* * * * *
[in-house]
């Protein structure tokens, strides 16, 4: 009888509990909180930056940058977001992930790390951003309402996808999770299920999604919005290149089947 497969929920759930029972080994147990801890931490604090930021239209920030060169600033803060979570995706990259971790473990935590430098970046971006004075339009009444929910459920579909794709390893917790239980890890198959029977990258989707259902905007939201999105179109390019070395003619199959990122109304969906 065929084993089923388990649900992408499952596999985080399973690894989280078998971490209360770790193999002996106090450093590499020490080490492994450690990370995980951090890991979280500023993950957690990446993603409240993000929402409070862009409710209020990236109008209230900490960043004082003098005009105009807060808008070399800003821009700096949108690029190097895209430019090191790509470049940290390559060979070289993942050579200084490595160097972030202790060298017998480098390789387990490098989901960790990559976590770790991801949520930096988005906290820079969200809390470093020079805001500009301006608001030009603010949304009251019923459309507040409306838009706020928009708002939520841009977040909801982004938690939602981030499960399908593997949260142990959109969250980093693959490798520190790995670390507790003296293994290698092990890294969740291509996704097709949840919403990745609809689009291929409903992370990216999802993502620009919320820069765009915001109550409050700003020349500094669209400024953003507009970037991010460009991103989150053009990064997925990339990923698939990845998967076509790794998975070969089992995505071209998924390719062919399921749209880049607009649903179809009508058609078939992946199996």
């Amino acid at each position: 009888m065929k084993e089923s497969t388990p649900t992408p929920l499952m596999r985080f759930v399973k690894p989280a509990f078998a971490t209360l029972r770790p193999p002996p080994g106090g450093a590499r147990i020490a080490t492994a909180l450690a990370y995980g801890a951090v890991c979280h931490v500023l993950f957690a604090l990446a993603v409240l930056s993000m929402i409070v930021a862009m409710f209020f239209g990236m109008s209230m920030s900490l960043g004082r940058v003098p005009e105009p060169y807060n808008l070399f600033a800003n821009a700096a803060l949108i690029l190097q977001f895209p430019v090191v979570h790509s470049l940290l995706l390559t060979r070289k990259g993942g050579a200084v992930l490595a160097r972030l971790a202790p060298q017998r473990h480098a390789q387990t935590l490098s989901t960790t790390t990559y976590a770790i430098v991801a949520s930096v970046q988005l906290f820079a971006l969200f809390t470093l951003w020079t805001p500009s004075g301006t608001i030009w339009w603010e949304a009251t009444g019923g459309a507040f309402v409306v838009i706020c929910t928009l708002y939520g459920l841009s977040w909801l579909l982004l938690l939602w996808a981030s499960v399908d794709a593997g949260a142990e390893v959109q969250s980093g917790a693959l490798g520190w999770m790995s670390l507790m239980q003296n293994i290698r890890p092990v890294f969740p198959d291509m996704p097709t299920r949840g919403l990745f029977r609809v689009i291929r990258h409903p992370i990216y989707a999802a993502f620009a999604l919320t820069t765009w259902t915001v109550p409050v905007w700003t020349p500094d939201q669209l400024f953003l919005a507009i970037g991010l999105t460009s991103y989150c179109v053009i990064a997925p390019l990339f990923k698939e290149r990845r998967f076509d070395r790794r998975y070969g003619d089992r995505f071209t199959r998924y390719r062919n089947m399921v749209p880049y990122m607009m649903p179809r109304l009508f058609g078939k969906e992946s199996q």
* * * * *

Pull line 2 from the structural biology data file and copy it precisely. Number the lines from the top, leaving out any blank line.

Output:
């Protein structure tokens, strides 16, 4: 009888509990909180930056940058977001992930790390951003309402996808999770299920999604919005290149089947 497969929920759930029972080994147990801890931490604090930021239209920030060169600033803060979570995706990259971790473990935590430098970046971006004075339009009444929910459920579909794709390893917790239980890890198959029977990258989707259902905007939201999105179109390019070395003619199959990122109304969906 065929084993089923388990649900992408499952596999985080399973690894989280078998971490209360770790193999002996106090450093590499020490080490492994450690990370995980951090890991979280500023993950957690990446993603409240993000929402409070862009409710209020990236109008209230900490960043004082003098005009105009807060808008070399800003821009700096949108690029190097895209430019090191790509470049940290390559060979070289993942050579200084490595160097972030202790060298017998480098390789387990490098989901960790990559976590770790991801949520930096988005906290820079969200809390470093020079805001500009301006608001030009603010949304009251019923459309507040409306838009706020928009708002939520841009977040909801982004938690939602981030499960399908593997949260142990959109969250980093693959490798520190790995670390507790003296293994290698092990890294969740291509996704097709949840919403990745609809689009291929409903992370990216999802993502620009919320820069765009915001109550409050700003020349500094669209400024953003507009970037991010460009991103989150053009990064997925990339990923698939990845998967076509790794998975070969089992995505071209998924390719062919399921749209880049607009649903179809009508058609078939992946199996």